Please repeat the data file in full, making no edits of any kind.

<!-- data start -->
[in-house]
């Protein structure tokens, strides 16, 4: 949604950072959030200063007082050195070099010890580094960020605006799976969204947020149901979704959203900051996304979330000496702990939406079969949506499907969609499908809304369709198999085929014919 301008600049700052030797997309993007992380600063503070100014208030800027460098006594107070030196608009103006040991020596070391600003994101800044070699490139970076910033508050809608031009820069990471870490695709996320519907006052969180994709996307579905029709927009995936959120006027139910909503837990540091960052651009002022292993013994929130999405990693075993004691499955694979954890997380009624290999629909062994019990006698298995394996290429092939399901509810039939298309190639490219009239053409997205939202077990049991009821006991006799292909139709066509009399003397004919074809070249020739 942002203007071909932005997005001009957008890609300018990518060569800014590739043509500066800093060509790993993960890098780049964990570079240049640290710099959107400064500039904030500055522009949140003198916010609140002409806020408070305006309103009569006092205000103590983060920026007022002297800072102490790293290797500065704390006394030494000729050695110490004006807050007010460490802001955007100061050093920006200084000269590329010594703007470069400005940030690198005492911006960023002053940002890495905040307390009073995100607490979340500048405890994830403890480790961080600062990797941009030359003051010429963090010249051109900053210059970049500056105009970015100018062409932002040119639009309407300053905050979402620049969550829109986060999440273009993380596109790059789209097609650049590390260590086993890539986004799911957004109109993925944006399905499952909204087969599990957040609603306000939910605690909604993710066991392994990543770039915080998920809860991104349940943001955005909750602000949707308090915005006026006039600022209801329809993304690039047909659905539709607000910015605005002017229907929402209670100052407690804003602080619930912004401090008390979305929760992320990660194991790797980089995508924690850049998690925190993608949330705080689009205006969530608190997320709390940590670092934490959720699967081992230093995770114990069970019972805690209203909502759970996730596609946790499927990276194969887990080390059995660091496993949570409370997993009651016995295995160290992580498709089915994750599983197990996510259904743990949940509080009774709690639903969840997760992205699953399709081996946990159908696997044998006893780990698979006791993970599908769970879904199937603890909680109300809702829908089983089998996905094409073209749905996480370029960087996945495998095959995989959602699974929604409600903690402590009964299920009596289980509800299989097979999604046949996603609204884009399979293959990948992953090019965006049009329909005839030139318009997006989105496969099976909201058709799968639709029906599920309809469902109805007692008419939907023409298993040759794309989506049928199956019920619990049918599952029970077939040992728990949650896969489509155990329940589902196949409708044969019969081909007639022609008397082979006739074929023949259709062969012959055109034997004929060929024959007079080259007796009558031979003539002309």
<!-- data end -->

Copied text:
[in-house]
């Protein structure tokens, strides 16, 4: 949604950072959030200063007082050195070099010890580094960020605006799976969204947020149901979704959203900051996304979330000496702990939406079969949506499907969609499908809304369709198999085929014919 301008600049700052030797997309993007992380600063503070100014208030800027460098006594107070030196608009103006040991020596070391600003994101800044070699490139970076910033508050809608031009820069990471870490695709996320519907006052969180994709996307579905029709927009995936959120006027139910909503837990540091960052651009002022292993013994929130999405990693075993004691499955694979954890997380009624290999629909062994019990006698298995394996290429092939399901509810039939298309190639490219009239053409997205939202077990049991009821006991006799292909139709066509009399003397004919074809070249020739 942002203007071909932005997005001009957008890609300018990518060569800014590739043509500066800093060509790993993960890098780049964990570079240049640290710099959107400064500039904030500055522009949140003198916010609140002409806020408070305006309103009569006092205000103590983060920026007022002297800072102490790293290797500065704390006394030494000729050695110490004006807050007010460490802001955007100061050093920006200084000269590329010594703007470069400005940030690198005492911006960023002053940002890495905040307390009073995100607490979340500048405890994830403890480790961080600062990797941009030359003051010429963090010249051109900053210059970049500056105009970015100018062409932002040119639009309407300053905050979402620049969550829109986060999440273009993380596109790059789209097609650049590390260590086993890539986004799911957004109109993925944006399905499952909204087969599990957040609603306000939910605690909604993710066991392994990543770039915080998920809860991104349940943001955005909750602000949707308090915005006026006039600022209801329809993304690039047909659905539709607000910015605005002017229907929402209670100052407690804003602080619930912004401090008390979305929760992320990660194991790797980089995508924690850049998690925190993608949330705080689009205006969530608190997320709390940590670092934490959720699967081992230093995770114990069970019972805690209203909502759970996730596609946790499927990276194969887990080390059995660091496993949570409370997993009651016995295995160290992580498709089915994750599983197990996510259904743990949940509080009774709690639903969840997760992205699953399709081996946990159908696997044998006893780990698979006791993970599908769970879904199937603890909680109300809702829908089983089998996905094409073209749905996480370029960087996945495998095959995989959602699974929604409600903690402590009964299920009596289980509800299989097979999604046949996603609204884009399979293959990948992953090019965006049009329909005839030139318009997006989105496969099976909201058709799968639709029906599920309809469902109805007692008419939907023409298993040759794309989506049928199956019920619990049918599952029970077939040992728990949650896969489509155990329940589902196949409708044969019969081909007639022609008397082979006739074929023949259709062969012959055109034997004929060929024959007079080259007796009558031979003539002309």